Spare parts boxes for parts 71 and 73
Loading picture Flatplatesspareparts

Dealer spare parts boxes

In the same way as the flanged plates, 1950's boxes for these parts didn't match the size of the parts inside. Boxes generally contained 6 of each part, but you can see from the picture to the right that the mid-50's part 72s are only half the size of the box itself. The later light red part 74s (only introduced in 1962), are in a box that fits them exactly.

Individual part numbers

Part numbers for the parts on this page are as follows:    Unique part numbers
For identification, each variation has been given a suffix to the main Meccano part number. These suffixes consist of a two-character code for the colour, and if there are many variations, a further number and sometimes letter code to identify each variation. See the bottom of the 'Parts' page for further details.

You don't need to worry what the codes are, just click on any one for a photograph.

The button above turns on and off the display of DMS numbers (where they are known). The DMS (Development of the Meccano System, Hauton and Hindemarsh) published in 1972 and added to in 75 and 82, suggested part numbers for every variation of every Meccano part. These numbers aren't perfect, but they are recognised and also referenced in the EMP (Encyclopedia of Meccano Parts, Don Blakeborough).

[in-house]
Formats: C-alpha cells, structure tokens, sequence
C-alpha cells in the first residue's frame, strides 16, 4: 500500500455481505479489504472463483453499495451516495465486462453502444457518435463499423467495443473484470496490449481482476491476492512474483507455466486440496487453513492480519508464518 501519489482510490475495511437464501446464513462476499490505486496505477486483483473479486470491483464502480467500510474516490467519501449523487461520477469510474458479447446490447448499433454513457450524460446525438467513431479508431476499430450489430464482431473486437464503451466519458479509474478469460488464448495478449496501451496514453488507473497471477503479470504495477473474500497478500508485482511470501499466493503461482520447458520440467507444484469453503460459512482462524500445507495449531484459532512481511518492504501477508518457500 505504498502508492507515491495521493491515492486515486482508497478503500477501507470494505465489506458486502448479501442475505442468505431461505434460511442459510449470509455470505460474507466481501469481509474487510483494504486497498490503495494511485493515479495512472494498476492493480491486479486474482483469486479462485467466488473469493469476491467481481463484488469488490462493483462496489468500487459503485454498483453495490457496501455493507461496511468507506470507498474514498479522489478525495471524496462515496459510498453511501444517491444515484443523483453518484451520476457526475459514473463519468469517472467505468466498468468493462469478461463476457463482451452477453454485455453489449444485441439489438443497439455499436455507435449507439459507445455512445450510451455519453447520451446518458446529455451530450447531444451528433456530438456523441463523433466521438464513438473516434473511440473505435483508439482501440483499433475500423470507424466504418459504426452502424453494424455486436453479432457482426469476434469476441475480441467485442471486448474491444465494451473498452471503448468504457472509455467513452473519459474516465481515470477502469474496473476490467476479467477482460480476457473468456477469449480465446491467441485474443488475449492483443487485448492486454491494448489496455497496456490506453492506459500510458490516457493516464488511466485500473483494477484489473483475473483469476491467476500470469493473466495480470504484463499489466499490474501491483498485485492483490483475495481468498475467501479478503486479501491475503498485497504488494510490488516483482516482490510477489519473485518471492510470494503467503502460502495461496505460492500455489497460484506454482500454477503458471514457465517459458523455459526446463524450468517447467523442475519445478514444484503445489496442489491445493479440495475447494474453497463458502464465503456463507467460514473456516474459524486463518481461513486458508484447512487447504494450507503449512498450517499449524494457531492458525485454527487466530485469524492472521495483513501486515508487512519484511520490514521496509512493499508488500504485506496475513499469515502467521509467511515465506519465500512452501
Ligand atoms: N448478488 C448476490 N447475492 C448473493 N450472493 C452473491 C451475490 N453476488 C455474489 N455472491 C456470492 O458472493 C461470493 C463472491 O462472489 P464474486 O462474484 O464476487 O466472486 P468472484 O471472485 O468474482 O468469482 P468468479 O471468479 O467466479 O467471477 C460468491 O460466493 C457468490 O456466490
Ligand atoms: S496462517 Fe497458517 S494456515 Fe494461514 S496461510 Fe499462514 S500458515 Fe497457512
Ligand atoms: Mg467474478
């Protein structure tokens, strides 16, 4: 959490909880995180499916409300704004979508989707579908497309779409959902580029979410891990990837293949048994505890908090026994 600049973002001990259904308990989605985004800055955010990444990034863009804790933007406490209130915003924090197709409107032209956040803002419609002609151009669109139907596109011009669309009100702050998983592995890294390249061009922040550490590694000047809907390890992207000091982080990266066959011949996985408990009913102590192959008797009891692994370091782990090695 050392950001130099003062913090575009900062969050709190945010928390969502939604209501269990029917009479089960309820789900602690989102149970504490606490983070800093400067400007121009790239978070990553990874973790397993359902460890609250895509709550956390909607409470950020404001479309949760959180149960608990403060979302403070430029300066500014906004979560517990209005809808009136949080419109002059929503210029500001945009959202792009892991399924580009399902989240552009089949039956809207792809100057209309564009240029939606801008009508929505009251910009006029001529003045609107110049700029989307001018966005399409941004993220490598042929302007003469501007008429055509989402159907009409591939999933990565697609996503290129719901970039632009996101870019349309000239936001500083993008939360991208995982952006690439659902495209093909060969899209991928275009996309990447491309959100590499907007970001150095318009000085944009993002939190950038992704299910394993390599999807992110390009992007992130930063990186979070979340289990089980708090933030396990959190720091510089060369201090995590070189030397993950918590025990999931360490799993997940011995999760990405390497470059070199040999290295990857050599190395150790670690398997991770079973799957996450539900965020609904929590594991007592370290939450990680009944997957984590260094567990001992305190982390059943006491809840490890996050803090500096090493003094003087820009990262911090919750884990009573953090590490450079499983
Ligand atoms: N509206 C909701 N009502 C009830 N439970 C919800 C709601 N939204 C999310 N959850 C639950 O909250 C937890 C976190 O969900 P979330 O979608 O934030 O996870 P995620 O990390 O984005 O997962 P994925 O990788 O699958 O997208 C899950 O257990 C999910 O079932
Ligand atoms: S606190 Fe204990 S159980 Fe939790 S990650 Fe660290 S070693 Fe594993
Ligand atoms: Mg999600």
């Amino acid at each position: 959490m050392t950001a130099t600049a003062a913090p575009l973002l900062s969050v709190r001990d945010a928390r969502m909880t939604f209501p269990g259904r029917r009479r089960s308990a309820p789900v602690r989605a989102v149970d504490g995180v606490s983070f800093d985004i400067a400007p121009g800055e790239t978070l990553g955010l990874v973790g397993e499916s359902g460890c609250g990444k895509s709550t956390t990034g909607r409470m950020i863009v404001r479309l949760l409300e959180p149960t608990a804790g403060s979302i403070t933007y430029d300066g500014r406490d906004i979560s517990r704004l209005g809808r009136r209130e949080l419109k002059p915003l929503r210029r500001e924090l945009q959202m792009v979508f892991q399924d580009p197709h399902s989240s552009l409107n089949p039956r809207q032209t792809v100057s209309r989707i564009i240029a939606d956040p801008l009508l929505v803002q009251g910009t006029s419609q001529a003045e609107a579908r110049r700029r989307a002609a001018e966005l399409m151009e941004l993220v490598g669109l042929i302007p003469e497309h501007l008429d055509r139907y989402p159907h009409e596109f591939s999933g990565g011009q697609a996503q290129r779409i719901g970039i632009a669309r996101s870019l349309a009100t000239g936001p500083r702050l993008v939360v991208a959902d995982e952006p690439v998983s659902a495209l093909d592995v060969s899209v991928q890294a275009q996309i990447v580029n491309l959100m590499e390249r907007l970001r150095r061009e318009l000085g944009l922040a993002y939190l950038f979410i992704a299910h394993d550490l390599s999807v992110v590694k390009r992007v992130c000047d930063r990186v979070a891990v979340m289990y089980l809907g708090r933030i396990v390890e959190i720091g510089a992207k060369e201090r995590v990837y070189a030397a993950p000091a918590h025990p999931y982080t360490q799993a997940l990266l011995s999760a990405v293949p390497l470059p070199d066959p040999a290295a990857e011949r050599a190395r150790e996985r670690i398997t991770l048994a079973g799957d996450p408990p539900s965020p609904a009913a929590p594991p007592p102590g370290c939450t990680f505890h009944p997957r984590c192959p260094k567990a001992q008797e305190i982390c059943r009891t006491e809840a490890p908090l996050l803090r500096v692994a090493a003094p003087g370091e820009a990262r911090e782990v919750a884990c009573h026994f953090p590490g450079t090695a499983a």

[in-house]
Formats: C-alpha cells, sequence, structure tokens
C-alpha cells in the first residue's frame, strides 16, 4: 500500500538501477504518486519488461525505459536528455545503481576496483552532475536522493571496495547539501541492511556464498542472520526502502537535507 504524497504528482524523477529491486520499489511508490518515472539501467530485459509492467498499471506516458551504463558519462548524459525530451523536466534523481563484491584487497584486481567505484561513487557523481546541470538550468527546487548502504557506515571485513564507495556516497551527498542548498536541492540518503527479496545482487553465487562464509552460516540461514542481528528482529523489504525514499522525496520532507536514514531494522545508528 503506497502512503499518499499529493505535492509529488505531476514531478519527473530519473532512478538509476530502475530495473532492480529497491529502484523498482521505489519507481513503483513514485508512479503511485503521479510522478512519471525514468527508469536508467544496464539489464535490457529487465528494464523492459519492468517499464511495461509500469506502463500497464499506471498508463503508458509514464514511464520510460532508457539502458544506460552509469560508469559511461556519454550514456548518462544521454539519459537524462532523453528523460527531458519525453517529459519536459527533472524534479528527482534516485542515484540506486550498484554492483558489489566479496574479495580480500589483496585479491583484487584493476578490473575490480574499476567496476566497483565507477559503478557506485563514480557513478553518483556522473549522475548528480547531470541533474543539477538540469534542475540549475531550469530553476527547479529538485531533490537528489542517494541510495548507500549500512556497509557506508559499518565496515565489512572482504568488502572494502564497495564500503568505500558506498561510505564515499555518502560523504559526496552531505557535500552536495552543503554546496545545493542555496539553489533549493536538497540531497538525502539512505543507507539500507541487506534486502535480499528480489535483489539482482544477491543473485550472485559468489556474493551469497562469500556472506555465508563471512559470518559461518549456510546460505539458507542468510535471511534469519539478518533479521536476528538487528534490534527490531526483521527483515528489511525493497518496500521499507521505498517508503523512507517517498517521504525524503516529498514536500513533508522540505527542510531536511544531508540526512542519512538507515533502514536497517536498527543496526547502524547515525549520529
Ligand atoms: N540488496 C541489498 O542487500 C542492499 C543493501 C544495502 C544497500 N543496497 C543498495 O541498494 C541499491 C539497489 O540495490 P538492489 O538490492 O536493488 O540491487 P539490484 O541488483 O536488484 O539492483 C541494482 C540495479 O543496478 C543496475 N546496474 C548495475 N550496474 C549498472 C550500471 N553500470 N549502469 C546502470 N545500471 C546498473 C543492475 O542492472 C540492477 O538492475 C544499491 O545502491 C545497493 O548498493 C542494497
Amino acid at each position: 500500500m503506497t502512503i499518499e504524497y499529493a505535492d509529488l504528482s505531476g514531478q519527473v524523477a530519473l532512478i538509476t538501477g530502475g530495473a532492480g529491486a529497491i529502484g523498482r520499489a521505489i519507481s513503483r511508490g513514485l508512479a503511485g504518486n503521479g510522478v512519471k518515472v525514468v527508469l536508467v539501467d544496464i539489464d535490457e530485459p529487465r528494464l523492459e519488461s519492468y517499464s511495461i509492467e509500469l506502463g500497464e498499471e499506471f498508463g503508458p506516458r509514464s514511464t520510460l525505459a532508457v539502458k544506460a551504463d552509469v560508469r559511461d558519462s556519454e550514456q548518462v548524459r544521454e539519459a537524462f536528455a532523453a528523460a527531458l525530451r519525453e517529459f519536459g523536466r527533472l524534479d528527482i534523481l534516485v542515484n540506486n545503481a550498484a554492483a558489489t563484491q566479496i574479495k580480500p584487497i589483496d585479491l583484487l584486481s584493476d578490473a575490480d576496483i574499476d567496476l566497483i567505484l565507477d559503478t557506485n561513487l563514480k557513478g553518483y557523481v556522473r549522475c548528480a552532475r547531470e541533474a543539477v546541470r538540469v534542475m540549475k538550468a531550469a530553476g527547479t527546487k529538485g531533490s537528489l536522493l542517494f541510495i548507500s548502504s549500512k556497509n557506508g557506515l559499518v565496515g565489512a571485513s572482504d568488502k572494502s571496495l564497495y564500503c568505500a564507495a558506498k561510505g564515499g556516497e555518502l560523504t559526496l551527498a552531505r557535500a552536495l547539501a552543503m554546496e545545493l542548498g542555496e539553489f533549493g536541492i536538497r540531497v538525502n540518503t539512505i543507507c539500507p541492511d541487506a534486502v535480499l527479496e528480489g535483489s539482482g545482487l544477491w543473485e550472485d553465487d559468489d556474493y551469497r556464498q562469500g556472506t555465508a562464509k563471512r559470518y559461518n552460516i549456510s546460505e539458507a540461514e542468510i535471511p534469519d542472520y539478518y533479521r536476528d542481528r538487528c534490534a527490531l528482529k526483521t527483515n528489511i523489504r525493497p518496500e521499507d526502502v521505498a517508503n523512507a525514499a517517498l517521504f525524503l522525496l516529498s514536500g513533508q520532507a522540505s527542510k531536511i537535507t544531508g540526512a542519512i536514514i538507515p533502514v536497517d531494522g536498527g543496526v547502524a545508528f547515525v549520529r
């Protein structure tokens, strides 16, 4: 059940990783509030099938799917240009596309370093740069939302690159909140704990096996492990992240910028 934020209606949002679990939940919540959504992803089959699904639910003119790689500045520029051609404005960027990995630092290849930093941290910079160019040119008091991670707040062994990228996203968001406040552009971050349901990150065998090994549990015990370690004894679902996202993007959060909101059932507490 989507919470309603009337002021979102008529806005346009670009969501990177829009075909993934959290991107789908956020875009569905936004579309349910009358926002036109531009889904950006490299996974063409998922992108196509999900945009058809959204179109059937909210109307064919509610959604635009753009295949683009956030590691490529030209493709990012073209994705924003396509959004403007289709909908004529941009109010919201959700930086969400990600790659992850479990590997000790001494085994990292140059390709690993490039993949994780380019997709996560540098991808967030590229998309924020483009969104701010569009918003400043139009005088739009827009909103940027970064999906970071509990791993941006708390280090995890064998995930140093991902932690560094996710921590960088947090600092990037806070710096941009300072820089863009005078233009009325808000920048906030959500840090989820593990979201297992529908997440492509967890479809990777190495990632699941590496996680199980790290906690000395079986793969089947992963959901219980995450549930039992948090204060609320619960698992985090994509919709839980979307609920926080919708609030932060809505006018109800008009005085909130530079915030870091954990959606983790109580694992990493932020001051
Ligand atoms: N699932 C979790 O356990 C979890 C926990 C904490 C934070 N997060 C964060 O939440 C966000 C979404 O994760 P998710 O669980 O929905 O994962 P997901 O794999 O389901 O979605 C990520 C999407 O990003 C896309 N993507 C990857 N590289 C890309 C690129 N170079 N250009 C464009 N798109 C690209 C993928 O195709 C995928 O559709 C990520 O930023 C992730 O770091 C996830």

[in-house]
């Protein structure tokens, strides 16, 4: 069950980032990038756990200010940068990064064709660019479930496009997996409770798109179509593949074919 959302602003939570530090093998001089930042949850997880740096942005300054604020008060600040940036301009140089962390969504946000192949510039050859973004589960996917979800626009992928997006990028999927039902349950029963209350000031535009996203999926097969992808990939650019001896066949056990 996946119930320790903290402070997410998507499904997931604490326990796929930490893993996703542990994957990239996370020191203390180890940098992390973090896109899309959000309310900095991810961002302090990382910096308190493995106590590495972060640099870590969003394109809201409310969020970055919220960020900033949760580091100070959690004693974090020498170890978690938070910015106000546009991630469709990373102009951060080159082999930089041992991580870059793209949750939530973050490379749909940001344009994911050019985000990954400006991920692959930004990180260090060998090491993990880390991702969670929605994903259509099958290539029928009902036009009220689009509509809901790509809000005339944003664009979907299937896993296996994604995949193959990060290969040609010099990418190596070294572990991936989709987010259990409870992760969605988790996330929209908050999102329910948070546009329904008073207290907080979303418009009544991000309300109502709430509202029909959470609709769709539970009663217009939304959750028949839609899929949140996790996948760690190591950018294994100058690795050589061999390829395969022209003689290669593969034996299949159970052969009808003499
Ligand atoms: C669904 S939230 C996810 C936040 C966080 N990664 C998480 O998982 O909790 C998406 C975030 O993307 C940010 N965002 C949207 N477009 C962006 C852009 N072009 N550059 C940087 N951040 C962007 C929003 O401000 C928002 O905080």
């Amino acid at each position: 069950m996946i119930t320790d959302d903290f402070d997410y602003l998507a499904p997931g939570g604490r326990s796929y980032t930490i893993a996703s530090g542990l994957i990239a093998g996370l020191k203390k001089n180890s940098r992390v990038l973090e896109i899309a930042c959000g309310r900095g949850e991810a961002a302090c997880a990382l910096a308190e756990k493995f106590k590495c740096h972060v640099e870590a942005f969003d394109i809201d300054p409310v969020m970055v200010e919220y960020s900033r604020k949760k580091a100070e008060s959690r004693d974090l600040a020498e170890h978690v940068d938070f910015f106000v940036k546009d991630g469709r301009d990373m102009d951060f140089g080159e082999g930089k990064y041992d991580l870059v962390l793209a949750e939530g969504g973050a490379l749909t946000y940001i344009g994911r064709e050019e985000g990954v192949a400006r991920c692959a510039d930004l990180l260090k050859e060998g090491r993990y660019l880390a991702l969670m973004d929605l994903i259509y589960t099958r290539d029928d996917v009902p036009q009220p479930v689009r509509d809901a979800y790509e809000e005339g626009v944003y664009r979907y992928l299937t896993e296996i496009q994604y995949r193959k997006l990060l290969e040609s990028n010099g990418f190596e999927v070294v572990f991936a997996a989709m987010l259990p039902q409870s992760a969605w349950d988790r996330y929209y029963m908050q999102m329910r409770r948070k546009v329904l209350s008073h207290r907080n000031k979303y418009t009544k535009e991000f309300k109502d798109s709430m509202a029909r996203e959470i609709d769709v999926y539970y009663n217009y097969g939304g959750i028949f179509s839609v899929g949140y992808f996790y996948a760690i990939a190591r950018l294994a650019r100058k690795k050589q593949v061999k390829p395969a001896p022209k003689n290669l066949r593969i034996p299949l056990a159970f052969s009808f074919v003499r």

More about bosses More about stampings More about paint colours
Nickel plated, 20swg plate ¹18.ni.ni.ni.ni.ni 
Early red (pea-red)26.re.re.re.re  
Dark red27.dr.dr.dr.dr.dr 
Blue with gold crosshatching34.bg.bg.bg.bg.bg 
Medium red37.mr1.mr1.mr1.mr1.mr1 
Medium red with post-war markings45.mr.mr.mr.mr.mr 
Light red58.lr.lr.lr.lr.lr.lr
Olive green (Army Multikit) †73-79  .am   
Dark yellow79.dy.dy.dy.dy.dy.dy

Note: ¹ Part 73 didn't appear in nickel plate, being introduced in 1931. However, outfits and parts could be special-ordered in a nickel finish up to 1941, and for this reason there are a tiny number of nickel plated ones even though it was only supplied in outfit 10s of the period. Part 73.ni is about as rare as Meccano parts get.

Please send us pictures of missing parts! Hints and tips for pictures
Take a picture of the part in very good light, preferably on a plain yellow background, without a flash but with a tripod.
Ideally, trim the picture to about 150 pixels per inch of the Meccano part (unless the part is particularly big or small), save it as a reasonably good quality jpg file with a filename of exactly the part number, for example 19b.ni1.jpg, and email it to us by clicking on 'Contact us' at the top of the page. Thanks!